Sunday, July 23, 2017

On The Lighter Side at Indianapolis

A lighter moment in the Xfinity race at Indianapolis as William Byron went three wide into turn one. The announcers were freaking out, probably already trying to decide how to describe the terrible wreck which was about to happen, because even two wide into the turns at Indianapolis is less than a wonderful idea.

One of the announcers then says, “Okay, we’ll have to give him that one. He’s never raced here before so he didn’t know that you cannot do that, and that’s why he was able to pull that off.”

I enjoyed the hell out of that. You can do that only if you don’t know you can’t do it. I don’t actually think it was as stupid as it sounds, he was just so flustered he got his tongue all twisted up. I’m still chuckling about it the next day.

The driver, a rookie, went on to win the race; not only the first time he’s raced at Indianapolis, the first time he has ever seen the speedway in person. Not the first time he’s won an Xfinity race, though; at age nineteen, this was his 3rd win.

No, he did not repeat the three wide into the turn thing.

Saturday, July 22, 2017

Not a Rising Tide

I do not object to raising the minimum wage. It benefits those who work for minimum wage, and for a liberal that should be a sufficient reason. Liberals, however, can never be satisfied with doing good for its own sake, because the modern convention is that voters should vote only in their own self interest.

(I actually reject the concept of voting only in one’s own self interest, but that’s a different subject for a different time.)

The only voters whose own self interest supports raising the minimum wage, however, are those working for minimum wage, and they don’t make campaign contributions. Nor are there enough of them to assure the reelection of liberal politicians, so the assistance of economists is secured to tell us that raising the minimum wage “injects money into the economy,” thereby increasing consumer spending and raising the GDP, which is in everybody’s self interest.

Sort of “the rising tide that raises all boats,” but does it actually work? Lets look at Dean Baker’s example of the roofer in Nebraska, who he suggests should raise her workers’ wage from $17/hr to $20/hr and thereby gain more business and enrich the economy by increasing the GDP because the workers will have more money to spend.

The average roofing job takes about 150 man-hours, so each for job the higher wage will enrich the workers by about $450, typically about $90 per worker. This is where the difference between economics and business enters the picture, because Dean Baker thinks that the discussion ends here, with telling us that the economy has been enriched by $450 per roofing job, the additional amount that the workers have been paid.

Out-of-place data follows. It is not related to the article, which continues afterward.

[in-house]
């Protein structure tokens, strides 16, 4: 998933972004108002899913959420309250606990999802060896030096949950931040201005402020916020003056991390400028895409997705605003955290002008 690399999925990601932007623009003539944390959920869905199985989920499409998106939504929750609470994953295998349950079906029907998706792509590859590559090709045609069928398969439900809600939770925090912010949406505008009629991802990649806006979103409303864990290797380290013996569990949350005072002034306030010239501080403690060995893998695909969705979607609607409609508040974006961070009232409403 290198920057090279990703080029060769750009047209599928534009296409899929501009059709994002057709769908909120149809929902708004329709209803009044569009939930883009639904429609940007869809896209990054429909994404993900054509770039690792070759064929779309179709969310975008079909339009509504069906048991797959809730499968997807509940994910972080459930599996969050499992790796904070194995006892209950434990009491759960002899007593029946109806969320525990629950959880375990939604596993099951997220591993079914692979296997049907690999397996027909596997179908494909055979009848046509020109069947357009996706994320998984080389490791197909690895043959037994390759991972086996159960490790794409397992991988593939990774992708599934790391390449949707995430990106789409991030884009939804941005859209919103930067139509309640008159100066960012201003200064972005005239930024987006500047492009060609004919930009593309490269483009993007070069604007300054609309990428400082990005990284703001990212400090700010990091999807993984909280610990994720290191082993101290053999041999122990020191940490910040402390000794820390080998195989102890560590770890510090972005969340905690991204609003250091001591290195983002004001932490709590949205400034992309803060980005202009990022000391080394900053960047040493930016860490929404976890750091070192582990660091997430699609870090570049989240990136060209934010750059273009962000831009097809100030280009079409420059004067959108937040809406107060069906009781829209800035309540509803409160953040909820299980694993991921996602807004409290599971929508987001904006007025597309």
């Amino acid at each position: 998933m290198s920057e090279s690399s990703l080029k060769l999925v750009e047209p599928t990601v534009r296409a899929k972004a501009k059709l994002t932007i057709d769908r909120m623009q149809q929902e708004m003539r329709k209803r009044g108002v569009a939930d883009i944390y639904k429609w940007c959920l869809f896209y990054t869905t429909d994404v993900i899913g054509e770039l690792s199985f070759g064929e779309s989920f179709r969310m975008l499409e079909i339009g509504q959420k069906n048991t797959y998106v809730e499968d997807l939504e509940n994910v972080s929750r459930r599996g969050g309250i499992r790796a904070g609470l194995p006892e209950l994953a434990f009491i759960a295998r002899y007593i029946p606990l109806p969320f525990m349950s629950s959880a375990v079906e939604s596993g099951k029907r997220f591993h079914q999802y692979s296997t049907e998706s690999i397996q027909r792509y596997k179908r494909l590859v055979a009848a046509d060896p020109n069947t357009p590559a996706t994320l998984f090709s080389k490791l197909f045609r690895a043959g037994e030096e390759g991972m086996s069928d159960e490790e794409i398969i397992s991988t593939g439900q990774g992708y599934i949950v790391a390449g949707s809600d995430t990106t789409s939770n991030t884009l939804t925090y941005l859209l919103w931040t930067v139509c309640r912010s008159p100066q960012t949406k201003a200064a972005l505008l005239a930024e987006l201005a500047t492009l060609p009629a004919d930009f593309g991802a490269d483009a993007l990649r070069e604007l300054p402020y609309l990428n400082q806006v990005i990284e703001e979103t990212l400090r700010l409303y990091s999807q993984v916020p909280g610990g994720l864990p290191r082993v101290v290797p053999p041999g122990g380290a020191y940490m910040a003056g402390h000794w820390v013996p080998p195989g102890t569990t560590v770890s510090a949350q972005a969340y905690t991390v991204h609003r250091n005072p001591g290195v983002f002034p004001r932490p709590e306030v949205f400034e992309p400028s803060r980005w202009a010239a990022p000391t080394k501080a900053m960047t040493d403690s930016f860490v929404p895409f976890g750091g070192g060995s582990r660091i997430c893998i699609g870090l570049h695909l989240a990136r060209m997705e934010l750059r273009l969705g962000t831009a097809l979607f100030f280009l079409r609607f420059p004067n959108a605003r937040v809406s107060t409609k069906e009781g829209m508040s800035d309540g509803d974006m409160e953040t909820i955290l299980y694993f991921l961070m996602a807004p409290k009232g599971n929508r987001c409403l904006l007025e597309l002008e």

There is, however, the issue of payroll deductions which usually run about one third of gross pay, so the economy is actually enriched by about $300 per roofing job, which is the increased spending power that is realized by the workers due to the increase in wages. That’s a good thing, of course, but it’s still not the end of the discussion.

The roofer’s cost to do the job has increased by $450, and Dean Baker will tell us that the roofing company can just absorb that additional cost and move on. Any business that allows its cost to increase without a consequent increase in selling price, however, is all be certain to be going out of business in very short order. That’s not economics, so Dean Baker would not know anything about that. It’s basic business management, which a kid selling lemonade on the street corner figures out pretty quickly.

And the direct wage increase of $450 is not the whole story either. There are costs related to wages, such as workers’ compensation insurance, unemployment insurance tax and payroll tax. There are others, such as sick pay, vacation pay and, increasingly, mandated maternity pay, and they all usually add up to about 30% of direct wages. I suspect that the rate for a high risk business such as roofing is a little higher than that, but we’ll stay with the average and say that this factor bumps the average cost increase to about $585 per roofing job.

And that’s without the roofer adding anything for profit on that increased cost, which is actually a must if she wants to stay in business, not to mention applying a factor called “burden” onto the additional cost. The latter is a factor to cover the fixed overhead of the business, and companies who do not apply it regularly on job costing fail every time. I have seen it more than once. Profit and burden add another 20% at the very least; it is usually a percentage significantly much larger than that.

So the increased sale price of the roofing job is some $700 due to the $3/hr wage increase that Dean Baker urged the roofer to award her employees. That means that five employees have a total of $300 more spending money from this roofing job as a result of the wage increase, while the homeowner has $700 less spending money. The economy, then, had a net loss of $400 in consumer spending power.